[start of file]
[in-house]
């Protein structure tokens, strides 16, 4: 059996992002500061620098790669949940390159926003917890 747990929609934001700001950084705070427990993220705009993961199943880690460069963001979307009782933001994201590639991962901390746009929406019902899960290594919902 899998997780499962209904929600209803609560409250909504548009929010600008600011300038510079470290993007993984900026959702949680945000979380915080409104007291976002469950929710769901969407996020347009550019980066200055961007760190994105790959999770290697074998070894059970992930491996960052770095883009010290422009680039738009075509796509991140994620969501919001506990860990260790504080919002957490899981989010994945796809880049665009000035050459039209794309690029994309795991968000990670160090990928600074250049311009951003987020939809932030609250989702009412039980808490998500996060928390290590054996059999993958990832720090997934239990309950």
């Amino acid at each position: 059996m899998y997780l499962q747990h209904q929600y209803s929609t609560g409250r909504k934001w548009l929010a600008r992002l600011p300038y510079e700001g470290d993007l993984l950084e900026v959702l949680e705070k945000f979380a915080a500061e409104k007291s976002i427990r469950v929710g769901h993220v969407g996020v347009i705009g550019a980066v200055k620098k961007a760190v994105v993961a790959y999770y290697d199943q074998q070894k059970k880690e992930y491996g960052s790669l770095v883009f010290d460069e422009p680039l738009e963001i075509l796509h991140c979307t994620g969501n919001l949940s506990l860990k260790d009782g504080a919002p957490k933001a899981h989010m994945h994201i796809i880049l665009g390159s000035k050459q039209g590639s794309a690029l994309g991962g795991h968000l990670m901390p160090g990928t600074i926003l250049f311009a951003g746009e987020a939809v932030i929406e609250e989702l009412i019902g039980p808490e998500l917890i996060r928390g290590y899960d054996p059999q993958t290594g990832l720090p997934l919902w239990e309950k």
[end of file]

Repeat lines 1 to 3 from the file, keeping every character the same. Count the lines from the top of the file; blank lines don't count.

[in-house]
């Protein structure tokens, strides 16, 4: 059996992002500061620098790669949940390159926003917890 747990929609934001700001950084705070427990993220705009993961199943880690460069963001979307009782933001994201590639991962901390746009929406019902899960290594919902 899998997780499962209904929600209803609560409250909504548009929010600008600011300038510079470290993007993984900026959702949680945000979380915080409104007291976002469950929710769901969407996020347009550019980066200055961007760190994105790959999770290697074998070894059970992930491996960052770095883009010290422009680039738009075509796509991140994620969501919001506990860990260790504080919002957490899981989010994945796809880049665009000035050459039209794309690029994309795991968000990670160090990928600074250049311009951003987020939809932030609250989702009412039980808490998500996060928390290590054996059999993958990832720090997934239990309950």
């Amino acid at each position: 059996m899998y997780l499962q747990h209904q929600y209803s929609t609560g409250r909504k934001w548009l929010a600008r992002l600011p300038y510079e700001g470290d993007l993984l950084e900026v959702l949680e705070k945000f979380a915080a500061e409104k007291s976002i427990r469950v929710g769901h993220v969407g996020v347009i705009g550019a980066v200055k620098k961007a760190v994105v993961a790959y999770y290697d199943q074998q070894k059970k880690e992930y491996g960052s790669l770095v883009f010290d460069e422009p680039l738009e963001i075509l796509h991140c979307t994620g969501n919001l949940s506990l860990k260790d009782g504080a919002p957490k933001a899981h989010m994945h994201i796809i880049l665009g390159s000035k050459q039209g590639s794309a690029l994309g991962g795991h968000l990670m901390p160090g990928t600074i926003l250049f311009a951003g746009e987020a939809v932030i929406e609250e989702l009412i019902g039980p808490e998500l917890i996060r928390g290590y899960d054996p059999q993958t290594g990832l720090p997934l919902w239990e309950k």